Helena Tendedez, Kelly Widdicks, Mike Hazas
Understanding how people interact with technology in their homes has long been a topic of interest for researchers. Across HCI, researchers in digital health, sustainability, education, family, and privacy are fascinated by the human routines and everyday interactions that involve technology. As these researchers have found, deploying technology (e.g., technology that monitors devices or user behavior) in the homes of participants involves both careful planning and nimble adaptivity—from securing ethical approvals, to recruiting participants, to finally setting up in their homes. Researchers in this space may face unforeseeable scenarios despite meticulous planning, which is why it is important to share our experiences with one another.
In this article, we reflect on lessons learned through our own experience of conducting more than 20 technology deployments in participants’ homes within the past two years. We shed light on challenges that we have encountered, offering solutions where applicable to enable researchers who are planning to deploy technology in participants’ homes. It has been 10 years since Interactions touched on this topic , and the digital home has changed a lot since then. For example, batteries were once seen as power-hungry and inefficient , whereas just three years later they were noted as being more reliable than wired power in some cases . We believe that documenting our experiences will benefit junior researchers who are conducting home deployments for the first time, allowing them to plan and think about the potentially unexpected. Even veterans who sit on ethics committees might benefit from reading our reflections, using them to probe future researchers into considering some of the more overlooked factors of entering people’s homes for research.
As “digital plumbers” themselves, Tolmie et al.  recognize the problems of household deployments and have presented four design solutions that may aid researchers when deploying technology in the home. These include creating tools that support deployments and maintain study knowledge as research teams evolve over time. While we see these as extremely useful takeaways, we identify problems of home deployments that go beyond their technology-focused perspective.
Similar to when a plumber, electrician, or other tradesperson visits your home, you the researcher are the visitor that disrupts the day-to-day routine of the participants.
Doyle et al.  offer advice to researchers to ensure that elderly participants feel comfortable and confident in having technology deployed in their homes. For example, they discuss providing a 24-hour helpline for participants to phone in case of technical issues and breakdowns, as well as utilizing swappable systems when doing repairs or replacing equipment in participants’ homes to minimize disruption. We build on this advice and also provide insight into keeping researchers safe and comfortable while conducting household deployments.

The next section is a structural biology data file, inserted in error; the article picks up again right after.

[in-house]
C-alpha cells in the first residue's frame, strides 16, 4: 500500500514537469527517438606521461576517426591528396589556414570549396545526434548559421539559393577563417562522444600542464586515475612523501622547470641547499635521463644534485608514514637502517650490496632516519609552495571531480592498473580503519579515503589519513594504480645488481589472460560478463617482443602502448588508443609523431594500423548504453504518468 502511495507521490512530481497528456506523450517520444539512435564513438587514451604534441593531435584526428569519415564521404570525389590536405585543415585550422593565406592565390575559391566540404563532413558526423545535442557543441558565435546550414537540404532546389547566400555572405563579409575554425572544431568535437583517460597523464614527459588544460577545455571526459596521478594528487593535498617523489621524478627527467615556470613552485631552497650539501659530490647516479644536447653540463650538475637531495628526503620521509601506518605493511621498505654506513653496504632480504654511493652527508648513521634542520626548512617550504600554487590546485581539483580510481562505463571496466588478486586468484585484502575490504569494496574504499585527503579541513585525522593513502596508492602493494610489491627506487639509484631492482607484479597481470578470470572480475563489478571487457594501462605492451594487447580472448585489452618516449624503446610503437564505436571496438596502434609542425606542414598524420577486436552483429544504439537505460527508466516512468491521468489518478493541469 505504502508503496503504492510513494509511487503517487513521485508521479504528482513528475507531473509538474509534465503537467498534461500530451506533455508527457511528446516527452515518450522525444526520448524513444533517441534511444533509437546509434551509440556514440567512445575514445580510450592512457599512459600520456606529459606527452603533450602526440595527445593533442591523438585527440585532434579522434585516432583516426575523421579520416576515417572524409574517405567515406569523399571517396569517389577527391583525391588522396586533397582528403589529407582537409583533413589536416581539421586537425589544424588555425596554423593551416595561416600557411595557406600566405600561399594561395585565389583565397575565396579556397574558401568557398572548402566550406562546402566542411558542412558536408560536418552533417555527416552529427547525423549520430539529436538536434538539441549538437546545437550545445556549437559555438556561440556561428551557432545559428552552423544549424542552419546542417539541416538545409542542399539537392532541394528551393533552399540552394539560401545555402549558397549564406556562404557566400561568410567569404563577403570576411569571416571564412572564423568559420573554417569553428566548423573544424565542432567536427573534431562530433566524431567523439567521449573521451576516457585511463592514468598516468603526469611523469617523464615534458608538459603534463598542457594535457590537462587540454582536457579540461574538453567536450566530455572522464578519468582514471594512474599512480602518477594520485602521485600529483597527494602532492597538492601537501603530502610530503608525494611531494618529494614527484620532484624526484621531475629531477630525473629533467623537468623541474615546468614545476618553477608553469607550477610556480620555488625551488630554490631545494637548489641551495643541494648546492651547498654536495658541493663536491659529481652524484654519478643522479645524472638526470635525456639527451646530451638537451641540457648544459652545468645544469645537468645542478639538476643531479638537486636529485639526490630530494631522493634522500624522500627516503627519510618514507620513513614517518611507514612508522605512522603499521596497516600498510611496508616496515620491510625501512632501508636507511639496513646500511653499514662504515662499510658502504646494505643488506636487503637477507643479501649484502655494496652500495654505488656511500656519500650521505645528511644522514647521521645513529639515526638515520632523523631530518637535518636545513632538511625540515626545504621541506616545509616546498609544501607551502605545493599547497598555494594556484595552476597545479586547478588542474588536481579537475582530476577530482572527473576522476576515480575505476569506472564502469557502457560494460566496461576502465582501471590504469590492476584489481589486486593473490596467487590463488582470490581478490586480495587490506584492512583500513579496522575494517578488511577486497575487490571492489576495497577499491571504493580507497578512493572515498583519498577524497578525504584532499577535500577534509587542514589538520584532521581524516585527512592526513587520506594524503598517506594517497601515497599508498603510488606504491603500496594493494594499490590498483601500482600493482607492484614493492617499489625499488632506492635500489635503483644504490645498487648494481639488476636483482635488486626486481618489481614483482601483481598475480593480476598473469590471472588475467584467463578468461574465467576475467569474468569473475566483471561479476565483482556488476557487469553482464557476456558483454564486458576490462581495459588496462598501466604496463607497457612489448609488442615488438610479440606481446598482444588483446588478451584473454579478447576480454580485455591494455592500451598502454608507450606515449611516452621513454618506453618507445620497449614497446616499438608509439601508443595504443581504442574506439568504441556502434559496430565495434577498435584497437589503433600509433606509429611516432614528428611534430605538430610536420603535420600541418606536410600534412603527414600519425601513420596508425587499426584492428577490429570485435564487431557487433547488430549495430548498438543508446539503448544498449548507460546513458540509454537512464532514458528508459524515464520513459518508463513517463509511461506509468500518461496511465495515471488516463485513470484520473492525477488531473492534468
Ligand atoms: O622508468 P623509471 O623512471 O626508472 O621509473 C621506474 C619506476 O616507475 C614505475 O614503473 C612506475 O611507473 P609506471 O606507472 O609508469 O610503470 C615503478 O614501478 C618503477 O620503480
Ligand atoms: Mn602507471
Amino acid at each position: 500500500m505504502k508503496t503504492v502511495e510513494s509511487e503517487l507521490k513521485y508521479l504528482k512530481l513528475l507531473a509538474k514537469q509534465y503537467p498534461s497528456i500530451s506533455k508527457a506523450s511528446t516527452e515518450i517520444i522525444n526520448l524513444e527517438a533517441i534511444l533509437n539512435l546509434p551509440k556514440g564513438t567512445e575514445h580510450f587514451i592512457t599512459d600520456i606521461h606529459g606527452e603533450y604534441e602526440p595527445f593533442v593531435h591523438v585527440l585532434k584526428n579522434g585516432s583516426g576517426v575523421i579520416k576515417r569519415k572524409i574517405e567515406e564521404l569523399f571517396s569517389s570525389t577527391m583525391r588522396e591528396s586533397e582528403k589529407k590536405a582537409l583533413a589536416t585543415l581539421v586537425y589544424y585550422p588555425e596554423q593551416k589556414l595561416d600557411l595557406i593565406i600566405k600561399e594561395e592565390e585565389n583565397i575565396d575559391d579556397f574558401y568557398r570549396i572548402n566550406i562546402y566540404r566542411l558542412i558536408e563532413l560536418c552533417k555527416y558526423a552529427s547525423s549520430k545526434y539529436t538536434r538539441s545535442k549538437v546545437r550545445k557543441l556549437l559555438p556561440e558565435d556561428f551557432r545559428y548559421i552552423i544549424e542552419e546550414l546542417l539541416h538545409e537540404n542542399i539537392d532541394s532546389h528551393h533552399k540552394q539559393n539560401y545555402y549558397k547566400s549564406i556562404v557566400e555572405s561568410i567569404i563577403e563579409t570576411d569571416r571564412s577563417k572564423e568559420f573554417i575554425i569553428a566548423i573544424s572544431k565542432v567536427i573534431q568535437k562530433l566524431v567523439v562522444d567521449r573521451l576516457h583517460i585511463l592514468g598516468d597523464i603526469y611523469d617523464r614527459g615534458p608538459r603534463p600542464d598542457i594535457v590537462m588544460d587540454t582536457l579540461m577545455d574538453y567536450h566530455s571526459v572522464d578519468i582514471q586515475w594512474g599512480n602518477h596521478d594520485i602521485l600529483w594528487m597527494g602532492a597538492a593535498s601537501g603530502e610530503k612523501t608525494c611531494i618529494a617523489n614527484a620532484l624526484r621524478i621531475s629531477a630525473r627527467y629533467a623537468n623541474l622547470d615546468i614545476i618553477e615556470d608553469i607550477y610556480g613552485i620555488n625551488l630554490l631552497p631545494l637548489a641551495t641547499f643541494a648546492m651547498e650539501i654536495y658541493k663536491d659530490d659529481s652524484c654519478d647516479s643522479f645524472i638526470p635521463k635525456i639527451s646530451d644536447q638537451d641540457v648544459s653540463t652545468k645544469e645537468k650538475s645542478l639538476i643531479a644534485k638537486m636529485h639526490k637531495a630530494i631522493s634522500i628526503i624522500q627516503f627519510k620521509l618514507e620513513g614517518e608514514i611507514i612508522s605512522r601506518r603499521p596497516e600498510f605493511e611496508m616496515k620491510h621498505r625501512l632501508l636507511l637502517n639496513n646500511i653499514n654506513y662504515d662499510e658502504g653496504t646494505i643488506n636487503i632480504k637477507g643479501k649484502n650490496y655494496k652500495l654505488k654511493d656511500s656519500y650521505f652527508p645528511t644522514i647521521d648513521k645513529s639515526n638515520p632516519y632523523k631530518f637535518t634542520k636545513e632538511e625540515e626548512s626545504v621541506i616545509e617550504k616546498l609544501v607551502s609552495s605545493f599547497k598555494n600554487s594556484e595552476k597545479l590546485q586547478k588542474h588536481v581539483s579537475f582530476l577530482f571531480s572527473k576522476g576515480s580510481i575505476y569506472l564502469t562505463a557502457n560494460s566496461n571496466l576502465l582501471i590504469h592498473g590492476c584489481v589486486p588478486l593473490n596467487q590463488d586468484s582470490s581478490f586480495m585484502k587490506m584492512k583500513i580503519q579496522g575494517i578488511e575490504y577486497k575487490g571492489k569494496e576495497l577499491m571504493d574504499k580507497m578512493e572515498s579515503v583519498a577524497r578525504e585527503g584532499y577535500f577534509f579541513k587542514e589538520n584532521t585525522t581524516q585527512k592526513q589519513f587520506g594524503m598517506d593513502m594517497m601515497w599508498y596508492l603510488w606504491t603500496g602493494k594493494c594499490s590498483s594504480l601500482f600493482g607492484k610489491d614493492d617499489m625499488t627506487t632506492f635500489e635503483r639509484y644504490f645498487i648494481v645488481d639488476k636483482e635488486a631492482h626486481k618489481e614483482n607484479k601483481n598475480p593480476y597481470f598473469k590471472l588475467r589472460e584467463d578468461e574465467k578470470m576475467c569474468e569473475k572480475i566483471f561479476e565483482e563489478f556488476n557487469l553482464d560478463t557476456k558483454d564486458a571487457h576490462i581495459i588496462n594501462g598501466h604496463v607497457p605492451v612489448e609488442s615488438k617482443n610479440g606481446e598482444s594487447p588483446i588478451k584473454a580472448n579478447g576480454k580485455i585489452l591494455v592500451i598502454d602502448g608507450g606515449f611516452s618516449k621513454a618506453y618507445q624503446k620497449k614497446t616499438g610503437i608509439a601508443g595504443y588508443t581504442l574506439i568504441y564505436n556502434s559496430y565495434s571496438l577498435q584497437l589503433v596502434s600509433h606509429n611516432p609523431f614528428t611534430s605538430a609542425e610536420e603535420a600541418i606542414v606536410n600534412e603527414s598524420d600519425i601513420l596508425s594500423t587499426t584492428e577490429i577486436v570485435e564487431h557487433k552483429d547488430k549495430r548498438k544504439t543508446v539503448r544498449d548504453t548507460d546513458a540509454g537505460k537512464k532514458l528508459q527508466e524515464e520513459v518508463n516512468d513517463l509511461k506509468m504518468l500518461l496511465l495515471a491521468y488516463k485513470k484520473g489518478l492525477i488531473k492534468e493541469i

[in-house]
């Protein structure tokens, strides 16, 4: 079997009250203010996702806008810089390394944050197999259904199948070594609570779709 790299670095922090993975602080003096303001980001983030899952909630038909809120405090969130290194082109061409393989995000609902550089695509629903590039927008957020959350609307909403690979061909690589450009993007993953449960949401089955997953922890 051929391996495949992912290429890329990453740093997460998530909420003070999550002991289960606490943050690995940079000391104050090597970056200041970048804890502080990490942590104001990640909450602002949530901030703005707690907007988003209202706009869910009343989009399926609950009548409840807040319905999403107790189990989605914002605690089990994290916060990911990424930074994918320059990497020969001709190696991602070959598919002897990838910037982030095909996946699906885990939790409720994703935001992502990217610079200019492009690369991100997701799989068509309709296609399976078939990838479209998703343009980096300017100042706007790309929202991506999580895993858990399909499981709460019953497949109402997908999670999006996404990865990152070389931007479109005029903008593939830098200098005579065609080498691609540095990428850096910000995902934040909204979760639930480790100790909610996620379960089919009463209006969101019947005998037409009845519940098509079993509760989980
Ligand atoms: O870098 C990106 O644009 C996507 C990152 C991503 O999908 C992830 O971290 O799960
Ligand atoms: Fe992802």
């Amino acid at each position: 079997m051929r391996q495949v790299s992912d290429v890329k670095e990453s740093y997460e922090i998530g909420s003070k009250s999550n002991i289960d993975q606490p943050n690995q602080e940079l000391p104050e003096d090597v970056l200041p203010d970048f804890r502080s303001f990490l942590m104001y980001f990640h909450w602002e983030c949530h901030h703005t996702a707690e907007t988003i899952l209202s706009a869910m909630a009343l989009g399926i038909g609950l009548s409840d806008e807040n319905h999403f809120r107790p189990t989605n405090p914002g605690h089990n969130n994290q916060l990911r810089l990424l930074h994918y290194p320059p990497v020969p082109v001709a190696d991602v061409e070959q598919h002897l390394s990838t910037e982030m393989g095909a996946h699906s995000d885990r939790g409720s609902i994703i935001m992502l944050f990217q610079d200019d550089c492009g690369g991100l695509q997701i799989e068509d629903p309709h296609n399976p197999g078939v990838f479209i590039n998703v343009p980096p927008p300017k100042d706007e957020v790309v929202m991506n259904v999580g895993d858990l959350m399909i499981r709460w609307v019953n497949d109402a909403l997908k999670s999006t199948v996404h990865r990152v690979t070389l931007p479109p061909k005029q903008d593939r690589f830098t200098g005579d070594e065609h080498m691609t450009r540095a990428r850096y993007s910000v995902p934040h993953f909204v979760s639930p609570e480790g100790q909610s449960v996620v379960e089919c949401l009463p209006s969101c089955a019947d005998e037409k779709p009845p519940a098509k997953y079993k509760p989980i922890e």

In this article, we share and detail problem scenarios from our collective experience of household deployments across two research projects. Thirteen deployments were conducted by two researchers; eight were carried out by one researcher alone. The problems to consider fall into three themes: 1) equipment issues; 2) interaction with participants; and 3) practicalities. Drawing across these, we have compiled a checklist for researchers to consider before they begin studies involving deploying technology in the home. This is not an exhaustive list; it’s intended to stimulate further discussion around preparing for research in the wild.
Technology downtimes. Nobody likes other people messing with their Internet connection. If you are deploying technical equipment in the homes of participants, consider if this can interfere with existing technology or connections. For some households, losing the Internet connection even momentarily can be a big inconvenience. For example, we were conducting a deployment for a participant who ran a business from home. Temporarily disconnecting them from the Internet to install a sensor on their router left them unable to speak to customers and business partners. Additionally, it can take time for the connection to be re-established after plugging in the router. Let the participant know beforehand if possible, and ask them to plan for potential outages. Perhaps you may not be deploying equipment that can interfere with the Internet connection—but can it interfere with anything else, such as a running DVR?